1. If the group that is offering them the lunch make themselves known that they are from Torah Ohr, I can hardly say they are "luring" them. These are high school students not elementary students. I remember being in high school. If we heard anything about religion, we knew to go the other way. So whether they have the critical skills or not, "luring" them implies some sneaky trick that the students are too stupid to comprehend.

  2. Holy Hyrax, thank you for your comment.
    It's not a secret that kiruv organizations frequently use free meals or, in the case of college students, free meals and, in some instances, alcohol, to entice students to show up. In this case, promising the kids free lunch is, even by definition, a lure. These groups know that if they just said "hey, come and spend your lunch period with us so we can attempt to get you interested in orthodoxy," nobody would show up. Kids are going there for the food. In the years that I taught at a public high school, I had a wide range of students. Some were more worldly than others. Some were much more gullible. A ninth grade student and a twelfth grade student are at very different levels of maturity. I'm not implying that "the students are too stupid to comprehend." The way I see it, this is clearly a case of a kiruv organization luring students in. Students even stated that they started going for the free food.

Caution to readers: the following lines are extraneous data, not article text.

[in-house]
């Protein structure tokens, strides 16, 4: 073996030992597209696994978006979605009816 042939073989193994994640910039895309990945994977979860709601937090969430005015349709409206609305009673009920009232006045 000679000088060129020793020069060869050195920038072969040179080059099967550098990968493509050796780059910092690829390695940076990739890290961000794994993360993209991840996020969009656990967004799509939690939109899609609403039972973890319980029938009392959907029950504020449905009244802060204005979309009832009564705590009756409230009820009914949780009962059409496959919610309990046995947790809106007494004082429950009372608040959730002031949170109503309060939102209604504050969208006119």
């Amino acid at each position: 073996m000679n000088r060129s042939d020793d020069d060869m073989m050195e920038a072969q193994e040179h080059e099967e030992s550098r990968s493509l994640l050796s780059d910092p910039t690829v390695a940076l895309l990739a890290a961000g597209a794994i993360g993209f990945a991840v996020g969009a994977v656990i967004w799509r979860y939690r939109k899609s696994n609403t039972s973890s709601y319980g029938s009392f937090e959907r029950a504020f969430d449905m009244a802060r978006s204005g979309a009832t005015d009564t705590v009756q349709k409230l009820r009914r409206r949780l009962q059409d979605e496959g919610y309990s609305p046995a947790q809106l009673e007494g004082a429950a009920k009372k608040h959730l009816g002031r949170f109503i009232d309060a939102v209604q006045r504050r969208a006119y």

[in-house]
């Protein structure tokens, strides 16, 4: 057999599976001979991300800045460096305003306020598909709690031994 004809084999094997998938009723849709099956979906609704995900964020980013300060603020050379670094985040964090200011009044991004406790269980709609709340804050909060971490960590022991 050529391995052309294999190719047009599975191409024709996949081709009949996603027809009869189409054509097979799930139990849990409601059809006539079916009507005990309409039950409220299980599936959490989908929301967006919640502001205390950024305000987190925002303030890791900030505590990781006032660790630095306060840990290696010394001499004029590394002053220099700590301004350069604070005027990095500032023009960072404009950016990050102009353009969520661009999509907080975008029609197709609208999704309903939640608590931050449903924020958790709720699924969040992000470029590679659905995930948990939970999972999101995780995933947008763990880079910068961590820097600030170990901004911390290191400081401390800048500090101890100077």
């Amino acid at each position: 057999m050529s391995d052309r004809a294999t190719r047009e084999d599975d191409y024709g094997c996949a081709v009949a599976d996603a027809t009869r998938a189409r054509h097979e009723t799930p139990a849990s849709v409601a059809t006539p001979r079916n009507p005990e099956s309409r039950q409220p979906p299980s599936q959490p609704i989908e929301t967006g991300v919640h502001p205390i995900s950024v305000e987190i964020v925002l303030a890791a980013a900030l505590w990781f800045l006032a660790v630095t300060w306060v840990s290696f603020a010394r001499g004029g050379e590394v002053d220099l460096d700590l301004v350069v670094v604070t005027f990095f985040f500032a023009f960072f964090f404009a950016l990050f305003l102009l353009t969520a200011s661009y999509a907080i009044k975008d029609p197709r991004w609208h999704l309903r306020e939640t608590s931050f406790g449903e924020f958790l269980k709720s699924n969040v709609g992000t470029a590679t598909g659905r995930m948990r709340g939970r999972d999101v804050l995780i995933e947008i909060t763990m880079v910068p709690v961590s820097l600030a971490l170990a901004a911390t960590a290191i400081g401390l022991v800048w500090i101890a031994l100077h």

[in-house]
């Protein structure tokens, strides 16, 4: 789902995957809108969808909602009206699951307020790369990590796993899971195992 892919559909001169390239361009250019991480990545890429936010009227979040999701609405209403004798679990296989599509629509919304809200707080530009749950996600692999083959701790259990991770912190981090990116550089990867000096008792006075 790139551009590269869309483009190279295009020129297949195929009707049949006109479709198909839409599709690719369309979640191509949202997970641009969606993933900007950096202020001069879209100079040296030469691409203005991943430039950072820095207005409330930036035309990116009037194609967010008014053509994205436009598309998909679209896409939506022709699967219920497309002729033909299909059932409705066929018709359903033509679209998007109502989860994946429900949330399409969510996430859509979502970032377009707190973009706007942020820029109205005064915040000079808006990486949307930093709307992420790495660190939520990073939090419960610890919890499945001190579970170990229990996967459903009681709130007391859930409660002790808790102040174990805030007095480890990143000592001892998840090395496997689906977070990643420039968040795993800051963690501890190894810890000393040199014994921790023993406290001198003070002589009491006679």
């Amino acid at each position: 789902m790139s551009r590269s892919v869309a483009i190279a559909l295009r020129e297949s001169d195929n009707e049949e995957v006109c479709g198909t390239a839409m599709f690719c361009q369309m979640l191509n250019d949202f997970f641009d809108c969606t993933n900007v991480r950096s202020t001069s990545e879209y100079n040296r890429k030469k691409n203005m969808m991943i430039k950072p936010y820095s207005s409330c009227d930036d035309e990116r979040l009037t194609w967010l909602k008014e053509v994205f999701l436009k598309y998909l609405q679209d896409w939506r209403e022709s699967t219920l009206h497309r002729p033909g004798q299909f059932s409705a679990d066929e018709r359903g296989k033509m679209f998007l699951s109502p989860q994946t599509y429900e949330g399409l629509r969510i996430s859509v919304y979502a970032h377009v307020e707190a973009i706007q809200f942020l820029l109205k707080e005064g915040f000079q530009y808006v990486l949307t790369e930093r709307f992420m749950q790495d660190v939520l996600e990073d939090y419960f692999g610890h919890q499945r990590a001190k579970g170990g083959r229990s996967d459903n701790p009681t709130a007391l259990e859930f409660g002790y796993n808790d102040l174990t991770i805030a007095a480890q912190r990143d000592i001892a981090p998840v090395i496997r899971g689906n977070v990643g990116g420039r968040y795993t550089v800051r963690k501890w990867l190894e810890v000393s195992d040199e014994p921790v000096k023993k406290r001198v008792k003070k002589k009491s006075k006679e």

I do wonder, though, why the rabbi, based on this story, seems reluctant to be in touch with the parents. If this is a program that not engaging in any questionable outreach tactics, why wouldn't he reach out to the parents?

  3. Holy Hyrax, are you suggesting that high school age means they are fair game? Would you let other groups set up camp near high schools too? In exchange for a free lunch high schooler's could have the opportunity to meet cheap Rolex watch salesmen, drug dealers, Army recruiters, Moonies & pharmaceutical companies in need of test subjects. I see four problems.

    1. In this case they're recruiting minors
    2. They are deceptive & do not reveal what they are really up to, which we all know is to make the kids ultra orthodox.
    3. It is NEVER alright to use deception on anyone, even adults.
    4. Society puts rabbis in a position of trust. It is especially heinous when deception is carried out by a person in a position of trust.

  4. Our Jewish communities face internal conflicts as we have for millennia. Many of these conflicts are not specific to our community, but to all humanity. Jews and gentiles need only to remind themselves of a few ideas that have been articulated in many ways, in all societies, and throughout time:

    1) Live and Let Live.
    2) Do Unto Others as You Would Have Others Do Unto You.

    All humans are free to choose or reject personal relationships with other people. Humans can think and act for themselves and/or select predetermined thoughts and ways of life.